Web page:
The doorbell rang, and Petitioner went downstairs to answer the door. See id. at 38-39, 154. The victim's grandfather, Robert Lipphardt, Sr., was at the door. See id. The victim's fifteen-year-old sister was also present. Mr. Lipphardt asked Petitioner if the victim's sister could use his bicycle. See id. at 85-86. The victim heard her grandfather's voice and yelled downstairs for him to wait. See id. at 39, 68, 88. The victim put on her underwear and shorts, ran down the stairs past Petitioner and her grandfather, and ran to her sister. See id. at 39, 89, 94. The victim told her sister that Petitioner tried to "kill" her and that he "tried raping her." See id. at 105-06. The victim was crying and stated that she wanted to go home. See id. at 112. After a brief conversation between Petitioner and Mr. Lipphardt, Petitioner shut the door in Mr. Lipphardt's face and refused to answer it when Mr. Lipphardt knocked. See id. at 90-91, 107-08. Mr. Lipphardt called the police and took the victim to the hospital. See id. at 91-93.
The victim changed most of her clothing before going to the hospital, but she kept on the same underwear. See id. at 42, 94-95, 100. The police collected the victim's underwear before she was treated. See id. at 112-128, 132-35, 136-37, 182-98; Trial Tr., dated October 7, 1999, at 14-23. The victim was examined at the hospital and a rape evidence kit was prepared. The examination showed redness in the perineal area, which is usually caused by "some kind of irritation or contact." See id. at 123. The redness subsided in the hour that passed between the initial examination and the examination by attending emergency room physician Michael Salvana. See Trial Tr., dated October 7, 1999, at 9-11.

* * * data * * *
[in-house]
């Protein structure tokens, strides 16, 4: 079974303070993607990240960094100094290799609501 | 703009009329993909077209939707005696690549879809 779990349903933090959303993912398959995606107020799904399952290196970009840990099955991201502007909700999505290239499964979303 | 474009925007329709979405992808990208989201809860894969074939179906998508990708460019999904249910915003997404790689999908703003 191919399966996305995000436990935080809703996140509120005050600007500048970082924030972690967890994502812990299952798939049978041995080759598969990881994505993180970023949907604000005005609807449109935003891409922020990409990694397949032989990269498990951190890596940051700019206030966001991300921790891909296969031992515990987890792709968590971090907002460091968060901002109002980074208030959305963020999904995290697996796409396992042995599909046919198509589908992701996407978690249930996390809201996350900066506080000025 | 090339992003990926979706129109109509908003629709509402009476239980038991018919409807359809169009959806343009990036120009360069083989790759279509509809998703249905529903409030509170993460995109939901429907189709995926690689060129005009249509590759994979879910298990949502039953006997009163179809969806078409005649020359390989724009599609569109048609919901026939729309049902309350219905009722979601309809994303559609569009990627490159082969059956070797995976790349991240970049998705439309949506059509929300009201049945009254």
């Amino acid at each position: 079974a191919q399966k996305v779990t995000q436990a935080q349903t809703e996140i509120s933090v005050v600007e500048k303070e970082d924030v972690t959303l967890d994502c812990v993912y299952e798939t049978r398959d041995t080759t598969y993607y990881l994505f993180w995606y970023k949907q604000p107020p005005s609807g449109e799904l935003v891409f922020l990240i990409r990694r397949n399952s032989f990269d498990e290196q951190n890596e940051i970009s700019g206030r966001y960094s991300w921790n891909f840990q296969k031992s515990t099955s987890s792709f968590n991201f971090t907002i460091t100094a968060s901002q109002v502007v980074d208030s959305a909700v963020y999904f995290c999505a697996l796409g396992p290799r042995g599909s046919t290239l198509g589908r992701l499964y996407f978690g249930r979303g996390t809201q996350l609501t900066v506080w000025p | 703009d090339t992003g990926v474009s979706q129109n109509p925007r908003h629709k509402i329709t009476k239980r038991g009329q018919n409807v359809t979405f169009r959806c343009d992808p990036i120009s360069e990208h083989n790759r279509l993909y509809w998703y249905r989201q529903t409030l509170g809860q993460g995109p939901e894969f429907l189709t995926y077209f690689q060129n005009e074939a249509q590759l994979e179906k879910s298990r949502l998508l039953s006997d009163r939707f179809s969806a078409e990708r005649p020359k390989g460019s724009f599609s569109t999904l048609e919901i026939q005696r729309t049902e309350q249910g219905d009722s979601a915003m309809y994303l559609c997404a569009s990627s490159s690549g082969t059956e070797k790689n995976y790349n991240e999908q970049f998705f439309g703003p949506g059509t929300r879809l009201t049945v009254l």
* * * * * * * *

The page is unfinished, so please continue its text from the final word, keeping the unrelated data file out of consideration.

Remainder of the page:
The rape kit and the victim's underwear were secured and sent to the New York State Police Forensics Investigations Center. See Trial Tr., dated October 6, 1999, at 112-28, 132-35, 136-37, 182-98; Trial Tr., dated October 7, 1999, at 14-23. Dr. Alison Eastman, a serologist and DNA analyst, found a fingernail, a hair and a blue cloth fiber inside the underwear. See Trial Tr., dated October 7, 1999, at 24-50. Melissa Lee, a forensic scientist, performed a DNA analysis of the hair and fingernail. See id. at 57-76. The fingernail matched the victim's DNA, and the hair matched Petitioner's DNA. See id. at 67-68, 70. Fingernail scrapings taken from the victim's right hand also matched Petitioner's DNA. See id. at 67-69. Ms. Lee noted that it is very difficult for DNA to be lodged under fingernails, making its presence under the victim's nails indicative of a possible "struggle." See id. at 74-75.
On April 5, 1999, Petitioner voluntarily accompanied Investigator Steven Conley of the Oneida County Sexual Abuse Task Force to the police station. Petitioner was given his Miranda*fn4 warnings, and Petitioner agreed to make a statement. See Trial Tr., dated October 6, 1999, at 142-50. He told Investigator Conley that the victim came downstairs while he was watching a pornographic movie and masturbating and that she told him she wanted to watch the movie because "she learns things from them." He stated that, although he thought about engaging in sexual intercourse with the victim, he did not do so because he knew that he "would get into trouble." See id. at 151-55. Petitioner gave the pornographic tape to Investigator Conley. See id. at 155-56. He was arrested two days later on April 7, 1999. See id. at 163, 172.
B. State-Court Proceedings